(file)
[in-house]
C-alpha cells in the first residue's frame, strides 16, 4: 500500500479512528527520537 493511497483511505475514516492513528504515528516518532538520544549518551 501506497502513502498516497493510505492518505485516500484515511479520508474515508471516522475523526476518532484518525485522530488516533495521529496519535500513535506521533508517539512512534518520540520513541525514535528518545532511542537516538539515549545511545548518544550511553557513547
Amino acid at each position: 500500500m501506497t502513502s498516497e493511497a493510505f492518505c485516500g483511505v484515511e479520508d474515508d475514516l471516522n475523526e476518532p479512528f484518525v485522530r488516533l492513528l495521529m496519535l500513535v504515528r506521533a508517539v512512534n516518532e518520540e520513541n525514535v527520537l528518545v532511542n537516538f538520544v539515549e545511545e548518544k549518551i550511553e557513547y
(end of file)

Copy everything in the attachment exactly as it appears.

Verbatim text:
[in-house]
C-alpha cells in the first residue's frame, strides 16, 4: 500500500479512528527520537 493511497483511505475514516492513528504515528516518532538520544549518551 501506497502513502498516497493510505492518505485516500484515511479520508474515508471516522475523526476518532484518525485522530488516533495521529496519535500513535506521533508517539512512534518520540520513541525514535528518545532511542537516538539515549545511545548518544550511553557513547
Amino acid at each position: 500500500m501506497t502513502s498516497e493511497a493510505f492518505c485516500g483511505v484515511e479520508d474515508d475514516l471516522n475523526e476518532p479512528f484518525v485522530r488516533l492513528l495521529m496519535l500513535v504515528r506521533a508517539v512512534n516518532e518520540e520513541n525514535v527520537l528518545v532511542n537516538f538520544v539515549e545511545e548518544k549518551i550511553e557513547y